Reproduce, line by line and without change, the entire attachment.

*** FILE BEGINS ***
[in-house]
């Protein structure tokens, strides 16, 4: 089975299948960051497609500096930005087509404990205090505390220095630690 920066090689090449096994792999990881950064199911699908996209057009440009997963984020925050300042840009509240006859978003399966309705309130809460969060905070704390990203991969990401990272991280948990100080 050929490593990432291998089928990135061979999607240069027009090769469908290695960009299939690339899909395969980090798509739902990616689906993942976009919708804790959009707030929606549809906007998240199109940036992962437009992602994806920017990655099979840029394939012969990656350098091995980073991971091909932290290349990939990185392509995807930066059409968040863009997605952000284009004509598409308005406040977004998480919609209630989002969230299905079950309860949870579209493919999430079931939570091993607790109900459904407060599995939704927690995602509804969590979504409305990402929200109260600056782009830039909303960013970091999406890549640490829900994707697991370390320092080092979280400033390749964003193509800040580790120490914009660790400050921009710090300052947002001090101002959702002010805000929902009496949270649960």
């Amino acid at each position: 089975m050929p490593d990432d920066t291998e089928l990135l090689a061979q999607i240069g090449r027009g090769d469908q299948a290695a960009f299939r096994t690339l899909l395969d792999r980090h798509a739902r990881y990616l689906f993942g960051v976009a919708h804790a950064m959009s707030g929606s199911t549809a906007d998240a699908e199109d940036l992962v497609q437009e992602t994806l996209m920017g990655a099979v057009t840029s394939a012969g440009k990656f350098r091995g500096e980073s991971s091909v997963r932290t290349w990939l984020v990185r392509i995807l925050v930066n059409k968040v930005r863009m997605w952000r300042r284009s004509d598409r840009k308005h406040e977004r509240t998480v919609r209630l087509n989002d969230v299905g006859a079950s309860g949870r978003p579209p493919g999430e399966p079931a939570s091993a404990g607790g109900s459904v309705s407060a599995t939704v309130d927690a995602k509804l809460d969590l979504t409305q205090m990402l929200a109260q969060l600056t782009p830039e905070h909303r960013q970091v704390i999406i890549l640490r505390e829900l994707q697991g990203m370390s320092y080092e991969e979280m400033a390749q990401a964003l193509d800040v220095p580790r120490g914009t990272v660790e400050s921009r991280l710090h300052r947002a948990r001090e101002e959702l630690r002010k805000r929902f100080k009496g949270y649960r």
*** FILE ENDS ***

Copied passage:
[in-house]
């Protein structure tokens, strides 16, 4: 089975299948960051497609500096930005087509404990205090505390220095630690 920066090689090449096994792999990881950064199911699908996209057009440009997963984020925050300042840009509240006859978003399966309705309130809460969060905070704390990203991969990401990272991280948990100080 050929490593990432291998089928990135061979999607240069027009090769469908290695960009299939690339899909395969980090798509739902990616689906993942976009919708804790959009707030929606549809906007998240199109940036992962437009992602994806920017990655099979840029394939012969990656350098091995980073991971091909932290290349990939990185392509995807930066059409968040863009997605952000284009004509598409308005406040977004998480919609209630989002969230299905079950309860949870579209493919999430079931939570091993607790109900459904407060599995939704927690995602509804969590979504409305990402929200109260600056782009830039909303960013970091999406890549640490829900994707697991370390320092080092979280400033390749964003193509800040580790120490914009660790400050921009710090300052947002001090101002959702002010805000929902009496949270649960």
């Amino acid at each position: 089975m050929p490593d990432d920066t291998e089928l990135l090689a061979q999607i240069g090449r027009g090769d469908q299948a290695a960009f299939r096994t690339l899909l395969d792999r980090h798509a739902r990881y990616l689906f993942g960051v976009a919708h804790a950064m959009s707030g929606s199911t549809a906007d998240a699908e199109d940036l992962v497609q437009e992602t994806l996209m920017g990655a099979v057009t840029s394939a012969g440009k990656f350098r091995g500096e980073s991971s091909v997963r932290t290349w990939l984020v990185r392509i995807l925050v930066n059409k968040v930005r863009m997605w952000r300042r284009s004509d598409r840009k308005h406040e977004r509240t998480v919609r209630l087509n989002d969230v299905g006859a079950s309860g949870r978003p579209p493919g999430e399966p079931a939570s091993a404990g607790g109900s459904v309705s407060a599995t939704v309130d927690a995602k509804l809460d969590l979504t409305q205090m990402l929200a109260q969060l600056t782009p830039e905070h909303r960013q970091v704390i999406i890549l640490r505390e829900l994707q697991g990203m370390s320092y080092e991969e979280m400033a390749q990401a964003l193509d800040v220095p580790r120490g914009t990272v660790e400050s921009r991280l710090h300052r947002a948990r001090e101002e959702l630690r002010k805000r929902f100080k009496g949270y649960r």